For one brand, multi-purchase shoppers have spent, on average, 4 times as much money as those who only bought once. Multi-purchase shoppers for this retailer also have an average order value 13% greater than one-time buyers.
Yet, multi-purchase shoppers rarely comprise more than one-third of a brand’s total shoppers.
Churn is a critical measure to gauge the health of a business, especially the impact of retention efforts, and is pivotal to grow your ecommerce store.
Does “churn” as it’s understood in a contractual environment even truly exist in a non-contractual environment?
That’s not to say that churn isn’t relevant in ecommerce – our perception of it just needs to be adapted.
Instead of an absolute classification of churn, we need to view it more as a scale, evaluating the health of a shopper.
For this very reason, many ecommerce experts and partners, such as Forecast, are embracing probabilistic approaches to churn. They provide an immensely powerful framework, but can seem overwhelmingly complex for the end-user.
Essentially, these models aim to predict the probability that a customer will continue to purchase over time and identify those who may be at-risk.
An integral component of this approach is the duration of time between events. An “event” could be any number of actions taken by shoppers, such as site visits, account logins, or purchases, depending on your preference.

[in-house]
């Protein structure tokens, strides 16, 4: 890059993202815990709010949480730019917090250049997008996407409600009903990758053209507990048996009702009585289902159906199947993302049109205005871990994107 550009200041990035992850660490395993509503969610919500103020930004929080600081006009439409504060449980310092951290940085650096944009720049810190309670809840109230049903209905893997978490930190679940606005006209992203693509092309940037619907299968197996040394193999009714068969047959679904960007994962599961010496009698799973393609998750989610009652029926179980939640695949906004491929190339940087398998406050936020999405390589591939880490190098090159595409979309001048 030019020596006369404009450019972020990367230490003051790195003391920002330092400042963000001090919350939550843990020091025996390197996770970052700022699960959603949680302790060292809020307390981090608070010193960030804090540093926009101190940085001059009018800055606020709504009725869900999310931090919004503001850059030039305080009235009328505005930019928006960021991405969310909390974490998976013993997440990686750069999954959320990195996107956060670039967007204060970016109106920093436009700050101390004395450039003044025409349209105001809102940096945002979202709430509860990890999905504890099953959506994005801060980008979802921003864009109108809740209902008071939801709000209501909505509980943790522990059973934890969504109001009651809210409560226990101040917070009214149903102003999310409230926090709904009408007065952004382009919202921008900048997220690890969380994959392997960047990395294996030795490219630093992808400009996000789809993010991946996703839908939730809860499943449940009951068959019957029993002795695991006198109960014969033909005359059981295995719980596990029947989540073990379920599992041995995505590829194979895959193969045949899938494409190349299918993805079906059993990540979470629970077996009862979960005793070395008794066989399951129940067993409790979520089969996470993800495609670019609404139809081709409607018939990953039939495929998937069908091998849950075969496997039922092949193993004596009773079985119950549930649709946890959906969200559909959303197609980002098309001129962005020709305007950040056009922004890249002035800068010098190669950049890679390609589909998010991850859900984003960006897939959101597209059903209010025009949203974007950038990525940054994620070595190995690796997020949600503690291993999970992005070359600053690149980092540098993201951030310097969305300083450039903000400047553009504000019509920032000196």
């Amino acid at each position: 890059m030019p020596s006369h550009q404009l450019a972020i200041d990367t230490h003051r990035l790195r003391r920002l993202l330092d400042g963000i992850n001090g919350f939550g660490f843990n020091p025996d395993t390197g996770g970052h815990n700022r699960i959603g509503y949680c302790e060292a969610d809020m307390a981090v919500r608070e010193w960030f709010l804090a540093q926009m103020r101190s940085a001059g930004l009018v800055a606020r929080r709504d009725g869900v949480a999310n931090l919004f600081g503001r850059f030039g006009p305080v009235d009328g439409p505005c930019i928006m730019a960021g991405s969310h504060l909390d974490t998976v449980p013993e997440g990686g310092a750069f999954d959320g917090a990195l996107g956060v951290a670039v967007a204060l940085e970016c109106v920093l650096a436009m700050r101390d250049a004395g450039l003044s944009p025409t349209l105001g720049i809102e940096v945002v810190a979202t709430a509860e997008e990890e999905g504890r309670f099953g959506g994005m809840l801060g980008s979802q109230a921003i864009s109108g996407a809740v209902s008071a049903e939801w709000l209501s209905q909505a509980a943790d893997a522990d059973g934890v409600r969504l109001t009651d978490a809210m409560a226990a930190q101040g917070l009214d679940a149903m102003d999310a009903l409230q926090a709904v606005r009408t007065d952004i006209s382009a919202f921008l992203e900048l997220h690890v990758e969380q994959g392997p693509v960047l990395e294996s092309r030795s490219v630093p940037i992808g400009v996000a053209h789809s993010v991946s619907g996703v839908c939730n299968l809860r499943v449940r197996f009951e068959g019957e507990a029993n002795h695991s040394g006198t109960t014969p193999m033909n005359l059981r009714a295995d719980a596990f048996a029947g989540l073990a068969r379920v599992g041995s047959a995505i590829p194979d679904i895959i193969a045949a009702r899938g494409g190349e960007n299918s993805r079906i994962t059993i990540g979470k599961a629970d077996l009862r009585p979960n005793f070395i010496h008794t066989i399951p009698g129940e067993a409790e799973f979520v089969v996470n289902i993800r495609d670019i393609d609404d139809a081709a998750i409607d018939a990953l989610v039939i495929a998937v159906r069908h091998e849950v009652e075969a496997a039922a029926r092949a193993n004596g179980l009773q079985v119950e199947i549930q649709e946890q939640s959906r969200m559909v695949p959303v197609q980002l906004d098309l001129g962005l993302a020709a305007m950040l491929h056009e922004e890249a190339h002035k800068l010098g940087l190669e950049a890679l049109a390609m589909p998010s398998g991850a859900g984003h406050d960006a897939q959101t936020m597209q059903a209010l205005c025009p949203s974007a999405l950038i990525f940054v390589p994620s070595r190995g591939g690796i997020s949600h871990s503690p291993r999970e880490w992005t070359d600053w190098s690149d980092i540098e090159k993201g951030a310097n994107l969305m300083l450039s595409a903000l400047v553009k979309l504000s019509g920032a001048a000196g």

And the underlying premise here is pretty logical: if a shopper typically has (or is expected to have) a certain pattern of activity, and begins deviating from that, she may be at-risk.
Below, we have listed the number of purchases for a sample of 5 different shoppers, the average number of days between their purchases, and the number of days since their most recent purchase.
While simplified for the example, this will show the power of analyzing churn.
Keep in mind that these are a lot more than just numbers, they are data points summarizing the history and patterns of each of these shoppers. And they are highly indicative of the “health” of the customer relationship.
First, let’s look at Tommy. He has made seven purchases with the brand, and an average of 123.7 days elapsed between those purchase. Tommy most recently purchased 31 days ago.